WHAT THE BILL WOULD DO
This proposal captured headlines as the “Skittles bill” because it would have banned the use of titanium dioxide, which is used as a white dye in the popular fruit-flavored candies. AB 418, authored by Assemblymember Jesse Gabriel, a Woodland Hills Democrat, has been amended to remove that particular food chemical from the measure, so it no longer applies to Skittles. It would still prohibit the use of several other chemicals that are common in foods such as candies, baked goods and carbonated drinks: brominated vegetable oil, potassium bromate, propylparaben, and red dye 3.
Under the bill, all food products for human consumption that contain these substances will be banned starting Jan. 1, 2027. Any person who manufactures, stores, distributes, delivers, or sells any food products with these substances could be fined as much as $5,000 for the first offense and up to $10,000 for every subsequent offense.
WHO SUPPORTS IT
The bill was co-sponsored by the Environmental Working Group and Consumer Reports, who aim to improve food safety in California. Several health advocacy groups and environmental organizations also support this bill, including many cancer advocacy groups, since two of the banned substances are found to be carcinogenic. In a last-ditch push for a food safety bill, former Gov. Arnold Schwarzenegger and actor Morgan Freeman are among celebrities in an ad campaign.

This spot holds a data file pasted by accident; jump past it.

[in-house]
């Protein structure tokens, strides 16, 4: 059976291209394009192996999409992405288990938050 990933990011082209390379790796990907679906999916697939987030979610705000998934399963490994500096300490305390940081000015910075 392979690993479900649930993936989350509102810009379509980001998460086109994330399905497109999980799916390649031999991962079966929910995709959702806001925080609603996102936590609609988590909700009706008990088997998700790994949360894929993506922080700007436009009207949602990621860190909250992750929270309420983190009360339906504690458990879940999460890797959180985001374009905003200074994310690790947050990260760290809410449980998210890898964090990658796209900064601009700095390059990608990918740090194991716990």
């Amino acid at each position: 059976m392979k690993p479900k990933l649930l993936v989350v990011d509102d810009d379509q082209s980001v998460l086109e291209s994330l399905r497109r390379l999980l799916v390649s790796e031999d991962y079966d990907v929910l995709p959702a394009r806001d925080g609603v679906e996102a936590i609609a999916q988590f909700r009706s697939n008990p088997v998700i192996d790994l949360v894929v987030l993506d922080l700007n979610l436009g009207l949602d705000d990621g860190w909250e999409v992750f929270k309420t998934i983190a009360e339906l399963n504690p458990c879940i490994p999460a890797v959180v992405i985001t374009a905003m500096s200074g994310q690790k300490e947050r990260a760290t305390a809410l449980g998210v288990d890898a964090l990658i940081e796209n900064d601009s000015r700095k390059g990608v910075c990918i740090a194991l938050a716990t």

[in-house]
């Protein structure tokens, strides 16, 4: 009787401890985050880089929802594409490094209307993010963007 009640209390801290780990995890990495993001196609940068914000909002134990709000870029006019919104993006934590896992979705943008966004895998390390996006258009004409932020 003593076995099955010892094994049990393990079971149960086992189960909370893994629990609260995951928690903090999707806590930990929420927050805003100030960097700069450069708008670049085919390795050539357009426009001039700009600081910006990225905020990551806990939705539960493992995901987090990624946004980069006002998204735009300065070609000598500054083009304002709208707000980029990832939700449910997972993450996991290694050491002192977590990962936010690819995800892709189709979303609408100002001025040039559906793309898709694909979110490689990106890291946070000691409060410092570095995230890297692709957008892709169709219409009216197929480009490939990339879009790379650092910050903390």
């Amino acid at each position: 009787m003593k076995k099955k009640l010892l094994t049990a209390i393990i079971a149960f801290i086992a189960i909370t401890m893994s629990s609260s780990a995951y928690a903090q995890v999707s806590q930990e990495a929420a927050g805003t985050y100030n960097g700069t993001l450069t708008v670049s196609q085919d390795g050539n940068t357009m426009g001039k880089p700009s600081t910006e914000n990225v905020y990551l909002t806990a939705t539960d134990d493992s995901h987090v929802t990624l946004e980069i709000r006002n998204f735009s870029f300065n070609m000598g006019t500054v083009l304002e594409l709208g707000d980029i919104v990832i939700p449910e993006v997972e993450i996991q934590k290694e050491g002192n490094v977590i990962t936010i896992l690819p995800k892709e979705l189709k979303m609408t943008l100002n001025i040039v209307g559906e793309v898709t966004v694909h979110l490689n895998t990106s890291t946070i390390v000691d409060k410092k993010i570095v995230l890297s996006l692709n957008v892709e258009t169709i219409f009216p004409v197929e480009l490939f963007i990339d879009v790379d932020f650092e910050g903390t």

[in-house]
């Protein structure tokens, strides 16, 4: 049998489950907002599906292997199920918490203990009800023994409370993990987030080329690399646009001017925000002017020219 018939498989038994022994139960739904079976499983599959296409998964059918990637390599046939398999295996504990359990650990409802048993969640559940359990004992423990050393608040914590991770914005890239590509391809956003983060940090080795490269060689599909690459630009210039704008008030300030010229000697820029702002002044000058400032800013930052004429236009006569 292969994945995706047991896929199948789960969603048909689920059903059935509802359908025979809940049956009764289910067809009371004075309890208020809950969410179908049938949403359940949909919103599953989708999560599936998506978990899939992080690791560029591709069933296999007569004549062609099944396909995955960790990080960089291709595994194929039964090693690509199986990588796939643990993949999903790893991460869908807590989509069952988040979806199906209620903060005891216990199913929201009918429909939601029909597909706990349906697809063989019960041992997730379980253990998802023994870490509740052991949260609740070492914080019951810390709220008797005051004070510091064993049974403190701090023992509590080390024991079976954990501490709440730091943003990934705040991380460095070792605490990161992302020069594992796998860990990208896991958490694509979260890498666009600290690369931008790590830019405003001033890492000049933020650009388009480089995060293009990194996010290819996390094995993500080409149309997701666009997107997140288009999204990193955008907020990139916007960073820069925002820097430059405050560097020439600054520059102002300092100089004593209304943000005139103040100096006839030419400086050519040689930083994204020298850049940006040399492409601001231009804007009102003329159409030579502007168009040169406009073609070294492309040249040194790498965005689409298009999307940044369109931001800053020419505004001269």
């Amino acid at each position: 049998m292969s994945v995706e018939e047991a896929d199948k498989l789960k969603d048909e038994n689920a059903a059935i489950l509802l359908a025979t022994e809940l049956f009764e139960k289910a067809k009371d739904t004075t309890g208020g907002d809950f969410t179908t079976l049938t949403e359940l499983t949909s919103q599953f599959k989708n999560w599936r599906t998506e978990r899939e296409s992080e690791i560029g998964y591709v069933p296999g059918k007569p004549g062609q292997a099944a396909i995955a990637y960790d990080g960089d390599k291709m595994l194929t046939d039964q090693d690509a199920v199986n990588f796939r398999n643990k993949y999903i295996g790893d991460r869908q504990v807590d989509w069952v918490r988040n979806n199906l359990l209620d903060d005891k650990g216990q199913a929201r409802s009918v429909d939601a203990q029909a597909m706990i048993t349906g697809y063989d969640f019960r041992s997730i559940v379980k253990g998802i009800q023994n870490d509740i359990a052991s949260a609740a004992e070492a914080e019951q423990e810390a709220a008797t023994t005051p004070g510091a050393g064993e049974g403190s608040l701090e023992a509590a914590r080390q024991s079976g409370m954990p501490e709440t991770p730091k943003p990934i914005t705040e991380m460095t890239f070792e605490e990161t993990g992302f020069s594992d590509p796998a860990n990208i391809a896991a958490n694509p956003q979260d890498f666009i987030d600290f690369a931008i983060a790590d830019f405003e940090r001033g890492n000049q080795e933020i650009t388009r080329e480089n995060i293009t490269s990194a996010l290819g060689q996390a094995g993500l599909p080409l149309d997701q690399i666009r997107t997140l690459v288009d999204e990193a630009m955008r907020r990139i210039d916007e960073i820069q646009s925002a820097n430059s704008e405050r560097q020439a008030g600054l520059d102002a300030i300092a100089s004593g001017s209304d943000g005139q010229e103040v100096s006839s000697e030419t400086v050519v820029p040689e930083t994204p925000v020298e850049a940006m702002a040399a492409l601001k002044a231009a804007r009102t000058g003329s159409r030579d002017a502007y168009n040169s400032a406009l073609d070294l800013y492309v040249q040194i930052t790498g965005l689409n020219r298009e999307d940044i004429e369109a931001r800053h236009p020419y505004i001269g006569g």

WHO IS OPPOSED
The American Chemistry Council opposed earlier versions of the bill that included titanium dioxide, calling the ban “an overly broad and unnecessary burden on consumers, manufacturers and regulators.” With the amendments, it changed its position to neutral, as did the California Chamber of Commerce and the Dairy Institute of California.
WHY IT MATTERS
The chemicals this first-in-the-nation bill would ban are present in several popular food brands and have already been banned from food in the European Union, because they have been shown to be detrimental to human health by several scientific studies. Potassium bromate and red dye 3 are carcinogenic while the others have been shown to cause harm to the endocrine, reproductive and nervous systems.
Due to concerns about cancer, red dye 3 was banned from cosmetics by the Food and Drug Administration, but it is still used in food.